When what you do doesn’t meet the expectations of others, too bad. The way they look at you is the same way you were looking at them, though a distorted lens shaped by experiences and expectations. What really matters is what you think about what you do, what your standards are, what you can learn today.

That’s not an excuse to ignore thoughtful opinions—other people might give you a picture of how you fall short of being your best self. Instead, it’s a reminder to compare yourself to who you were this morning. Are you better than you were when you woke up? If not, you’ve wasted a day. It’s less about others and more about how you improve relative to who you were.

When you stop comparing between people and focus internally, you start being better at what really matters: being you. It’s simple but not easy.

The most important things in life are measured internally. Thinking about what matters to you is hard. Playing to someone else’s scoreboard is easy, that’s why a lot of people do it. But winning the wrong game is pointless and empty. You get one life. Play your own game.

Article Summary

  • The most important things in life come from the inside, not the outside.
  • Comparing yourself to others is a recipe for unhappiness.
  • You can be anything but you can’t be everything.
  • There is one thing that you’re better at than other people: being you. This is the only game you can really win.
  • Compare yourself to who you were yesterday.

Jeff Bezos: Big Things Start Small

An interview with Amazon.com founder Jeff Bezos touches on the timeless lessons he’s learned for business success. The three big ideas are (1) thinking on a different timescale, (2) putting the customer first, and (3) inventing.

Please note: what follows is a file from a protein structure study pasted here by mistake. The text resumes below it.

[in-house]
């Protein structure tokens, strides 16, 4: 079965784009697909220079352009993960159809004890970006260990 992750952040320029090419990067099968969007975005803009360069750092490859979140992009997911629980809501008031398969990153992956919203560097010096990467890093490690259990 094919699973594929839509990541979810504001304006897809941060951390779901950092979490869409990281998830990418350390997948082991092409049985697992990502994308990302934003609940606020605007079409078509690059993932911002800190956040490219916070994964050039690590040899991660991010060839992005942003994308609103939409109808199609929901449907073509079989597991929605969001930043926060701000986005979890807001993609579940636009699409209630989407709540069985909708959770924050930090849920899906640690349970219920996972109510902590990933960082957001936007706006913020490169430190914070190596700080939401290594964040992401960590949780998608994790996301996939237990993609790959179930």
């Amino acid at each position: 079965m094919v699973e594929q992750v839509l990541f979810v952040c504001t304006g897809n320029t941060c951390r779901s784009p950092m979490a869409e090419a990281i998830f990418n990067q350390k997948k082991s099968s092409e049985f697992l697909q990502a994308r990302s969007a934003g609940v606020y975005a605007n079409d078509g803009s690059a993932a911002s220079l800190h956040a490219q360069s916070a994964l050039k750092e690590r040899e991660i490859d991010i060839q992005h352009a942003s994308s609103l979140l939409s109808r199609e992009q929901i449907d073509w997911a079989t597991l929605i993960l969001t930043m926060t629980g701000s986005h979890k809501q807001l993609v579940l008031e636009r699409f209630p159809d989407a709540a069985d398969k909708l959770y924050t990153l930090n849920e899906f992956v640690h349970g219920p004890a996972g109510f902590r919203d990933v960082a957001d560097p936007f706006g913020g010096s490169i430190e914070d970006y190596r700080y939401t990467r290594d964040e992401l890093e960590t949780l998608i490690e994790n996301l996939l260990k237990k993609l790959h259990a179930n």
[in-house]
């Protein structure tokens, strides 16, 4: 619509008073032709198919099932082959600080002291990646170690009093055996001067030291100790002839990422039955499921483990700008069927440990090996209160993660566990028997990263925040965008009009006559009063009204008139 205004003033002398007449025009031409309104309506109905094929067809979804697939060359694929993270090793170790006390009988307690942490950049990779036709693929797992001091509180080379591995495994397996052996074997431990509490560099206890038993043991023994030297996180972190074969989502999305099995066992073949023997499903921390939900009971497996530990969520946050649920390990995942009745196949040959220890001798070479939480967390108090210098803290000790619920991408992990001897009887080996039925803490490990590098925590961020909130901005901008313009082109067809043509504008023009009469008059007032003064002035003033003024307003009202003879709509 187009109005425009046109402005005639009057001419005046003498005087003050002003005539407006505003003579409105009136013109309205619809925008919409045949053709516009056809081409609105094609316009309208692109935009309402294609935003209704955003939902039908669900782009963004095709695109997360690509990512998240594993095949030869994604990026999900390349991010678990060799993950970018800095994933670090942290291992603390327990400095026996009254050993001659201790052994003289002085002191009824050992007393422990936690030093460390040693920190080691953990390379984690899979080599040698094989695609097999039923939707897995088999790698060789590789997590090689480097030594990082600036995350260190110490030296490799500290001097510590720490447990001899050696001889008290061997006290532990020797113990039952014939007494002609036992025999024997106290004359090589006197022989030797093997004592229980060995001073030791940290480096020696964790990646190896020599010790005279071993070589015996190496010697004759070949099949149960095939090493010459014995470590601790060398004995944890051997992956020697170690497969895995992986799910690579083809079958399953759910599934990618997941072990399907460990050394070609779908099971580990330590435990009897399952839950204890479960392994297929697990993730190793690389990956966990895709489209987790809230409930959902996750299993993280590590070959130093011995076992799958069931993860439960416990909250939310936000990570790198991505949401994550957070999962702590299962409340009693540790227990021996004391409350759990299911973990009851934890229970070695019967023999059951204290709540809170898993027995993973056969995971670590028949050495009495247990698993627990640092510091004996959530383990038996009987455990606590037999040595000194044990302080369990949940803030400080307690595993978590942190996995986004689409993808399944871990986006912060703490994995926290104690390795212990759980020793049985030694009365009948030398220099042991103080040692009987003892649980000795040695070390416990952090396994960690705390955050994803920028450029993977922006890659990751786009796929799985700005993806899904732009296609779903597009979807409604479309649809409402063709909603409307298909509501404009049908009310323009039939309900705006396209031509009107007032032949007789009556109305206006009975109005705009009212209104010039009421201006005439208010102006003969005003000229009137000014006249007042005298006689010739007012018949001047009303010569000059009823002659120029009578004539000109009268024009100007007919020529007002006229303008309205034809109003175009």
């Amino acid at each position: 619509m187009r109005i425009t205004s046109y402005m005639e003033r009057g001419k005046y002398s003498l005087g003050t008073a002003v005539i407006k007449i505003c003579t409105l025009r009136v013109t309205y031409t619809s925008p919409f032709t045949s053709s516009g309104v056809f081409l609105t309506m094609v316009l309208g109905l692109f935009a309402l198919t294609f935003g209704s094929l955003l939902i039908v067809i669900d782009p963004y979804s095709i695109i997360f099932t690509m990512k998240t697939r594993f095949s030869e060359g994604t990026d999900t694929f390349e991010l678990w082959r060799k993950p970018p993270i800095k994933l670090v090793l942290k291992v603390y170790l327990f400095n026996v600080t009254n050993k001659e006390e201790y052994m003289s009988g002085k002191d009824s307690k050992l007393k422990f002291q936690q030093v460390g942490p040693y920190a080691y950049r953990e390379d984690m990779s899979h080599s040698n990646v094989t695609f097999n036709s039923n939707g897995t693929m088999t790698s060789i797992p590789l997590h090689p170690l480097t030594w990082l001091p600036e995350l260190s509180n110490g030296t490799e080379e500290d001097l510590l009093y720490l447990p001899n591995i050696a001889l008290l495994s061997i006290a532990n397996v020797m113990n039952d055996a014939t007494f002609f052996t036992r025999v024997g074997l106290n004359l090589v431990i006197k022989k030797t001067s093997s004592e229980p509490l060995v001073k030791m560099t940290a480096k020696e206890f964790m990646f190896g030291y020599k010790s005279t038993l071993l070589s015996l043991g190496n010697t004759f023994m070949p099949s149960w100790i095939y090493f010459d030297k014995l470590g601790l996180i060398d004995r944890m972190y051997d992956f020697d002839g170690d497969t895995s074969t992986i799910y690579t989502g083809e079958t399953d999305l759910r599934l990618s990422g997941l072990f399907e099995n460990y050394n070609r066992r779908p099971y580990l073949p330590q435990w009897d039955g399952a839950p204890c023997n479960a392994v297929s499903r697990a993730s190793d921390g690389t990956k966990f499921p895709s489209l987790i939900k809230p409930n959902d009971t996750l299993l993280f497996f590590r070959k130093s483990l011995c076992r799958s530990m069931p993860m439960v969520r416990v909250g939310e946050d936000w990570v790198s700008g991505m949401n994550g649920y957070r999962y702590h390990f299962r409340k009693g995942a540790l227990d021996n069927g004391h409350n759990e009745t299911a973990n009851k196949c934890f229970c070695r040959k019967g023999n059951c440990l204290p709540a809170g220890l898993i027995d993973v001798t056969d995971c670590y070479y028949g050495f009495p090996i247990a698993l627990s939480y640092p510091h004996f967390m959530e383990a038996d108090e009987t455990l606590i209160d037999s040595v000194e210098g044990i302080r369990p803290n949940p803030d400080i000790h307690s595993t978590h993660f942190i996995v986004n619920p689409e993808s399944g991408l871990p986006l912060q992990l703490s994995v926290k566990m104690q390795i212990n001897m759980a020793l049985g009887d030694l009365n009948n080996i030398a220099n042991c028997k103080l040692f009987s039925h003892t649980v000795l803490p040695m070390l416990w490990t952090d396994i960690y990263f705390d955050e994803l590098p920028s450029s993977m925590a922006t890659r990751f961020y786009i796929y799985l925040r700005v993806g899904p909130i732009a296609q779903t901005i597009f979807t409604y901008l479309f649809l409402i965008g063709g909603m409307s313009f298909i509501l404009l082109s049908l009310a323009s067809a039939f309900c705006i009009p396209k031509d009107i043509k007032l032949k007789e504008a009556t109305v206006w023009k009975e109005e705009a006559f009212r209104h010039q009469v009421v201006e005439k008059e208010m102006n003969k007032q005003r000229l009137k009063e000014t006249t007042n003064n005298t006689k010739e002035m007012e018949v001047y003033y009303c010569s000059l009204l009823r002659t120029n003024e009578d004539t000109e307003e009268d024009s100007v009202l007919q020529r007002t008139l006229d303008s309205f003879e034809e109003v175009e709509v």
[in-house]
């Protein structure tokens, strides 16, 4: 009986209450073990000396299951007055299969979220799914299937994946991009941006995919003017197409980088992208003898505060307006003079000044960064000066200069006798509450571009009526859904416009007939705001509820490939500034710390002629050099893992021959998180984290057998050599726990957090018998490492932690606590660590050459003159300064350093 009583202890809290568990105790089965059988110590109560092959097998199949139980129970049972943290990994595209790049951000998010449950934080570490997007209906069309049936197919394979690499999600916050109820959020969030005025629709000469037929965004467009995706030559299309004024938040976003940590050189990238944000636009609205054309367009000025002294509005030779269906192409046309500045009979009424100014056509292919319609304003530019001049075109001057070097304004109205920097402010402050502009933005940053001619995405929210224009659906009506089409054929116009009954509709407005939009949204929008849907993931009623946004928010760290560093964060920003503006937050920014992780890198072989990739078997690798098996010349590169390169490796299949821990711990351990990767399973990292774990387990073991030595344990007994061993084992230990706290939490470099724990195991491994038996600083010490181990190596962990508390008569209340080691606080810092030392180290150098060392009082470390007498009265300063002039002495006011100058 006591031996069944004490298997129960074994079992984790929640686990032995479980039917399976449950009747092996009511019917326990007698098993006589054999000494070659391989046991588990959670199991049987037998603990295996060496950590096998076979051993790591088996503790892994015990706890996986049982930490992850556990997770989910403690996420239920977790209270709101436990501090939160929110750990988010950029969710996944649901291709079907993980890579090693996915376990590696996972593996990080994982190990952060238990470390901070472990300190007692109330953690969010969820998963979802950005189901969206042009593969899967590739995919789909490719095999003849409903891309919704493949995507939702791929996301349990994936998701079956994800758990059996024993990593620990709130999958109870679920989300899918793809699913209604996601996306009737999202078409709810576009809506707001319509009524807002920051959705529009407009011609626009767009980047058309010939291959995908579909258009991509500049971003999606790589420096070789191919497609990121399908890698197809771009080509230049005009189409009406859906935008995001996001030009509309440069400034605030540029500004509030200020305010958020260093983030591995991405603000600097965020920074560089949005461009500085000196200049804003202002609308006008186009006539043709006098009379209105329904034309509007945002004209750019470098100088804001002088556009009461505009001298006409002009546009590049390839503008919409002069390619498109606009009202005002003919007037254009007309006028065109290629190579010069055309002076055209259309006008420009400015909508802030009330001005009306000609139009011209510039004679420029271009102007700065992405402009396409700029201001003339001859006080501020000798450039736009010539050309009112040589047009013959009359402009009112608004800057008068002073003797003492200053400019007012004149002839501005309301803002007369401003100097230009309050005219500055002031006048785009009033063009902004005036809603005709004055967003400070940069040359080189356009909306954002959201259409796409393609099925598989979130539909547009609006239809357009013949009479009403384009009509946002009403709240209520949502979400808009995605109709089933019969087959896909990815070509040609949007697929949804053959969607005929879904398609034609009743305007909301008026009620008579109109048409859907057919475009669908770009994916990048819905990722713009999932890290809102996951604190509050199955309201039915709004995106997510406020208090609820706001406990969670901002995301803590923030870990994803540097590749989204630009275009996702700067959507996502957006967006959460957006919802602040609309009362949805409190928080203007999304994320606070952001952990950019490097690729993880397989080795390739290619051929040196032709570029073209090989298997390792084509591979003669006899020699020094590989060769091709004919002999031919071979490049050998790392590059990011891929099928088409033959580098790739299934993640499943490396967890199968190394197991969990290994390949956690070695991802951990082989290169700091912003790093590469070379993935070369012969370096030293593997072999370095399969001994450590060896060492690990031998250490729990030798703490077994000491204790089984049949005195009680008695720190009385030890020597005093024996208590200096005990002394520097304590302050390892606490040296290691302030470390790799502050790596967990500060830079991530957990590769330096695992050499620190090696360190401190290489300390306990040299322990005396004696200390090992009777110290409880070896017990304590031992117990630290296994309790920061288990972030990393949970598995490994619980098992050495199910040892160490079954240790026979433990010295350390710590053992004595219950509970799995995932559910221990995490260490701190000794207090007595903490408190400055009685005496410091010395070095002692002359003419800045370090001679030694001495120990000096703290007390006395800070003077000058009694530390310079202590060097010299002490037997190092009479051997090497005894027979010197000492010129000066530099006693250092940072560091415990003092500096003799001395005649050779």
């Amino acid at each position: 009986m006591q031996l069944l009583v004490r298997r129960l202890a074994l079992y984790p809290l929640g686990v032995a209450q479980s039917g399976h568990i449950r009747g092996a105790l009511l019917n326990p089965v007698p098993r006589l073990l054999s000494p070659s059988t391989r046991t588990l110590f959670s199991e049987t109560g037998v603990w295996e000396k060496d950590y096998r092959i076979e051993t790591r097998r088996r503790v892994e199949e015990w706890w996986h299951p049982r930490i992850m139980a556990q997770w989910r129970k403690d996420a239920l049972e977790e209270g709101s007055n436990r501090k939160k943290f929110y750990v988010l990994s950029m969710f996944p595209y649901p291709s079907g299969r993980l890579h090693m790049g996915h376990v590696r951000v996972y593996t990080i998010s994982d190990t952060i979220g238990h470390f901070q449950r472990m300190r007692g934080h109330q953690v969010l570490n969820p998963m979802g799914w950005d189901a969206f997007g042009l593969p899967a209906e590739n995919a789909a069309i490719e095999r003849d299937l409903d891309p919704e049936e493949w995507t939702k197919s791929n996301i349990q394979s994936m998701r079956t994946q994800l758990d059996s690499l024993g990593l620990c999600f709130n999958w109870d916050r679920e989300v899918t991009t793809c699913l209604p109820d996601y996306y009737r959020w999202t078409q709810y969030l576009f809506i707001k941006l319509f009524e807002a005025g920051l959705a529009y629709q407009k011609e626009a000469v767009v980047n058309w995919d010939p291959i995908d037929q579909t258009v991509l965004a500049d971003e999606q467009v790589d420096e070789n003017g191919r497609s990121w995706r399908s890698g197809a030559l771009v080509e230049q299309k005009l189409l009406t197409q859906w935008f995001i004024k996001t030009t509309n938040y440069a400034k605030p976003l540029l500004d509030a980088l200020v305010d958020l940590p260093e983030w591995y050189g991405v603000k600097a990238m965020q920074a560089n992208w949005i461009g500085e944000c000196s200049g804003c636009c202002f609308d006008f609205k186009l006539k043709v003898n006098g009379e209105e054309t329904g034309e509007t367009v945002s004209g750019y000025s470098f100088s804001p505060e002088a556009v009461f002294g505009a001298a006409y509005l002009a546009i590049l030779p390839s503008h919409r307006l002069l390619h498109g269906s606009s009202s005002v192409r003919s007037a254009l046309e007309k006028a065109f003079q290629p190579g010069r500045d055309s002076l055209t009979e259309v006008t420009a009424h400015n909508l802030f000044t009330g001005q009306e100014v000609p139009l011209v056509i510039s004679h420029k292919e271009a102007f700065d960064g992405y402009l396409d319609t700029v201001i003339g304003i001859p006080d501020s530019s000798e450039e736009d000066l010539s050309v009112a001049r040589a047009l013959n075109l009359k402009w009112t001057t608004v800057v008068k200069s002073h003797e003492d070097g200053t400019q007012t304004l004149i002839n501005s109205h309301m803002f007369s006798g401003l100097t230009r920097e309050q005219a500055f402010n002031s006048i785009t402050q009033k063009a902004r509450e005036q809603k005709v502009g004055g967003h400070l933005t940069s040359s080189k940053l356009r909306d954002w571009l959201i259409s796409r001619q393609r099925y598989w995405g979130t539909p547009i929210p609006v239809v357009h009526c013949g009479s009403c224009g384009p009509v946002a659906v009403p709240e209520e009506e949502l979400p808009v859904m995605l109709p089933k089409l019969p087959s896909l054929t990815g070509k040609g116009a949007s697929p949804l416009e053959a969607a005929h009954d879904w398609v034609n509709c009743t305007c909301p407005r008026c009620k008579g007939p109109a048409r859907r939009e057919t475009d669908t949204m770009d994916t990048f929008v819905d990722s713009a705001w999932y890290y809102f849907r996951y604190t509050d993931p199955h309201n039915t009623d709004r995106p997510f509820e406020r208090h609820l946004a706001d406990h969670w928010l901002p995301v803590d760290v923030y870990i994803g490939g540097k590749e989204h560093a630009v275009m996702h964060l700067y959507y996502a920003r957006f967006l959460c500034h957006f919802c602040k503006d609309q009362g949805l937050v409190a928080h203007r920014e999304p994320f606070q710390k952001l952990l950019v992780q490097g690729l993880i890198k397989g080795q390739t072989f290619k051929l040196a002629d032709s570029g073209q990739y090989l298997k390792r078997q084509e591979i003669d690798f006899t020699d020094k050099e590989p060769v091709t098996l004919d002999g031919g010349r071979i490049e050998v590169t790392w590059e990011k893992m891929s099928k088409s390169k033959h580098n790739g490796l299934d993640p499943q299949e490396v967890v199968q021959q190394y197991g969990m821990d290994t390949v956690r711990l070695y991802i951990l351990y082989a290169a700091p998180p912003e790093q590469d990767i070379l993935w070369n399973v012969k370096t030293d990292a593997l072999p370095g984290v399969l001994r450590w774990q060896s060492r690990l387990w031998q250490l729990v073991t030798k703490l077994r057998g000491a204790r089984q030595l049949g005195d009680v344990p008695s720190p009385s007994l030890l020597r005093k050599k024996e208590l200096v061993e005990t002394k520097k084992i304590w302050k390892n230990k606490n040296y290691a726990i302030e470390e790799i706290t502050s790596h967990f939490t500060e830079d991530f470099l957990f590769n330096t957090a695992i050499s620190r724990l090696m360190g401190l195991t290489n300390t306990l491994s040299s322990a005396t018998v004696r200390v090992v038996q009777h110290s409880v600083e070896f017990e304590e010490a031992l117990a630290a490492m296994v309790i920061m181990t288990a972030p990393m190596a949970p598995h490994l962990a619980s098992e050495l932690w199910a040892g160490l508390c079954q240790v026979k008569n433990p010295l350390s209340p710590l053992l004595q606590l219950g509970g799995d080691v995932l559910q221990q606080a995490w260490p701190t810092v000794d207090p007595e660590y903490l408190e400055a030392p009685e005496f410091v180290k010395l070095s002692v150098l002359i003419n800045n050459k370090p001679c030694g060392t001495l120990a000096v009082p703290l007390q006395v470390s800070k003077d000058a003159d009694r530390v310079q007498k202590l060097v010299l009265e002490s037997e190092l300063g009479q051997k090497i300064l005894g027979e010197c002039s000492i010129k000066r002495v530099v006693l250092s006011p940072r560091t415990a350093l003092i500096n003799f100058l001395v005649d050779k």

What we’re really focused on is thinking long-term, putting the customer at the center of our universe and inventing. Those are the three big ideas to think long-term because a lot of invention doesn’t work. If you’re going to invent, it means you’re going to experiment, you have to think long-term. These three ideas, customer-centricity, long-term thinking and a passion for invention, those go together. That’s how we do it and by the way, we have a lot of fun doing it that way.

Ballet or Rock Concert?

When asked about the pressures of running a public company and meeting quarterly earnings expectations he said:

Well, I think that if you’re straight forward and clear about the way that you’re going to operate, then you can operate in whatever way you choose. We don’t even take a position on whether our way is the right way, we just claim it’s our way, but Warren Buffet has a great saying along these lines. He says, “You can hold a ballet and that can be successful and you can hold a rock concert and that can be successful. Just don’t hold a ballet and advertise it as a rock concert. You need to be clear with all of your stakeholders, with are you holding a ballet or are you holding a rock concert and then people get to self-select in.”

Big Things Start Small

While there is no one recipe that fits all, there are elements of what Amazon does that help.

[I]nside our culture, we understand that even though we have some big businesses, new businesses start out small. It would be very easy for say the person who runs a US books category to say, “Why are we doing these experiments with things? I mean that generated a tiny bit of revenue last year. Why don’t we instead, focus those resources and all that brain power on the books category, which is a big business for us?” Instead, that would be a natural thing to have happen, but instead inside Amazon, when a new business reaches some small milestone of sales, email messages go around and everybody’s giving virtual high fives for reaching that milestone. I think it’s because we know from our past experiences that big things start small. The biggest oak starts from an acorn and if you want to do anything new, you’ve got to be willing to let that acorn grow into a little sapling and then finally into a small tree and maybe one day it will be a big business on its own.

Step By Step Ferociously

The Latin phrase gradatim ferociter Is a Bezos favorite. What does it mean?

Well it means step by step ferociously and it’s the motto for Blue Origin. Basically you can’t skip steps, you have to put one foot in front of the other, things take time, there are no shortcuts but you want to do those steps with passion and ferocity.

Loving What You Do

Not every day is going to be fun and easy. That’s why they call it work.